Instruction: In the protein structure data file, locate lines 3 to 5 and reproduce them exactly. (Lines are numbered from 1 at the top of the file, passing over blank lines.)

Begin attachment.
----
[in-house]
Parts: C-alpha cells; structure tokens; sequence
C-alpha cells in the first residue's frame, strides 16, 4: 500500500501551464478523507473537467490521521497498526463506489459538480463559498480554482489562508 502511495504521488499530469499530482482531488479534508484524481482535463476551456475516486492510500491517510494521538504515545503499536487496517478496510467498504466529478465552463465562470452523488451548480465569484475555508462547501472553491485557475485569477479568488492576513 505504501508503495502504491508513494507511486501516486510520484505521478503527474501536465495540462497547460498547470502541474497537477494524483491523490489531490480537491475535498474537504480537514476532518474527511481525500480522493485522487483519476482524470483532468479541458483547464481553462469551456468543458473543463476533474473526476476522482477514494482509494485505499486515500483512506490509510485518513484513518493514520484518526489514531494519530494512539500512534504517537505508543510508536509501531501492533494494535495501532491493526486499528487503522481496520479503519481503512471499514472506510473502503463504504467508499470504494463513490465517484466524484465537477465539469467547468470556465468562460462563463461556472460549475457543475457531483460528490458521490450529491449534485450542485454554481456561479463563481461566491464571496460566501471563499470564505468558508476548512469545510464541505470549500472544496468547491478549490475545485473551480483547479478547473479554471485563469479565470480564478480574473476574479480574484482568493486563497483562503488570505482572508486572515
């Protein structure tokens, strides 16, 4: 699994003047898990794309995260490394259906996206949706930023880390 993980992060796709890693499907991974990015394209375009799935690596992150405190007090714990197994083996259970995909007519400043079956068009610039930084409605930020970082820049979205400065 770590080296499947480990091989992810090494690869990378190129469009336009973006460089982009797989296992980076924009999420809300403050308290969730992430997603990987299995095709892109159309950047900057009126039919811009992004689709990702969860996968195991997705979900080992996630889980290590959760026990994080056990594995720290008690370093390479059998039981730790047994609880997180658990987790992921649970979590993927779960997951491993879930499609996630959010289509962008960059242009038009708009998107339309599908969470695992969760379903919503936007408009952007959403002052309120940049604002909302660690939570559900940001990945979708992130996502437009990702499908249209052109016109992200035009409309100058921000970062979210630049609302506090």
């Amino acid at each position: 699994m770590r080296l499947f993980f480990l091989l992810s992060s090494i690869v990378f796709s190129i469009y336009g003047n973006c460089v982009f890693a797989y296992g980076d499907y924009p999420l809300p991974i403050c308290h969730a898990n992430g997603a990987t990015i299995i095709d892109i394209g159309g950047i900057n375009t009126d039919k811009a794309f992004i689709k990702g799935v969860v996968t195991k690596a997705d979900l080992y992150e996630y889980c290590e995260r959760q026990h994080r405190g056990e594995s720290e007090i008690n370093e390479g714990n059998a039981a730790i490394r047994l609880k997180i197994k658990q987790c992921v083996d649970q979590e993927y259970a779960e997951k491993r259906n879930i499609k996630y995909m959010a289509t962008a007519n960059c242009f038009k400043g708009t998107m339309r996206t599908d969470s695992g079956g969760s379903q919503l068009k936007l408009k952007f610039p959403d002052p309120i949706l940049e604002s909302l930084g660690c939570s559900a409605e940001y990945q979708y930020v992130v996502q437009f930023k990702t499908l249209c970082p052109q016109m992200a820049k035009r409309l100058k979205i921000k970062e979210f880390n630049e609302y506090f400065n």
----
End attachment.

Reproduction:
C-alpha cells in the first residue's frame, strides 16, 4: 500500500501551464478523507473537467490521521497498526463506489459538480463559498480554482489562508 502511495504521488499530469499530482482531488479534508484524481482535463476551456475516486492510500491517510494521538504515545503499536487496517478496510467498504466529478465552463465562470452523488451548480465569484475555508462547501472553491485557475485569477479568488492576513 505504501508503495502504491508513494507511486501516486510520484505521478503527474501536465495540462497547460498547470502541474497537477494524483491523490489531490480537491475535498474537504480537514476532518474527511481525500480522493485522487483519476482524470483532468479541458483547464481553462469551456468543458473543463476533474473526476476522482477514494482509494485505499486515500483512506490509510485518513484513518493514520484518526489514531494519530494512539500512534504517537505508543510508536509501531501492533494494535495501532491493526486499528487503522481496520479503519481503512471499514472506510473502503463504504467508499470504494463513490465517484466524484465537477465539469467547468470556465468562460462563463461556472460549475457543475457531483460528490458521490450529491449534485450542485454554481456561479463563481461566491464571496460566501471563499470564505468558508476548512469545510464541505470549500472544496468547491478549490475545485473551480483547479478547473479554471485563469479565470480564478480574473476574479480574484482568493486563497483562503488570505482572508486572515
């Protein structure tokens, strides 16, 4: 699994003047898990794309995260490394259906996206949706930023880390 993980992060796709890693499907991974990015394209375009799935690596992150405190007090714990197994083996259970995909007519400043079956068009610039930084409605930020970082820049979205400065 770590080296499947480990091989992810090494690869990378190129469009336009973006460089982009797989296992980076924009999420809300403050308290969730992430997603990987299995095709892109159309950047900057009126039919811009992004689709990702969860996968195991997705979900080992996630889980290590959760026990994080056990594995720290008690370093390479059998039981730790047994609880997180658990987790992921649970979590993927779960997951491993879930499609996630959010289509962008960059242009038009708009998107339309599908969470695992969760379903919503936007408009952007959403002052309120940049604002909302660690939570559900940001990945979708992130996502437009990702499908249209052109016109992200035009409309100058921000970062979210630049609302506090």
């Amino acid at each position: 699994m770590r080296l499947f993980f480990l091989l992810s992060s090494i690869v990378f796709s190129i469009y336009g003047n973006c460089v982009f890693a797989y296992g980076d499907y924009p999420l809300p991974i403050c308290h969730a898990n992430g997603a990987t990015i299995i095709d892109i394209g159309g950047i900057n375009t009126d039919k811009a794309f992004i689709k990702g799935v969860v996968t195991k690596a997705d979900l080992y992150e996630y889980c290590e995260r959760q026990h994080r405190g056990e594995s720290e007090i008690n370093e390479g714990n059998a039981a730790i490394r047994l609880k997180i197994k658990q987790c992921v083996d649970q979590e993927y259970a779960e997951k491993r259906n879930i499609k996630y995909m959010a289509t962008a007519n960059c242009f038009k400043g708009t998107m339309r996206t599908d969470s695992g079956g969760s379903q919503l068009k936007l408009k952007f610039p959403d002052p309120i949706l940049e604002s909302l930084g660690c939570s559900a409605e940001y990945q979708y930020v992130v996502q437009f930023k990702t499908l249209c970082p052109q016109m992200a820049k035009r409309l100058k979205i921000k970062e979210f880390n630049e609302y506090f400065n």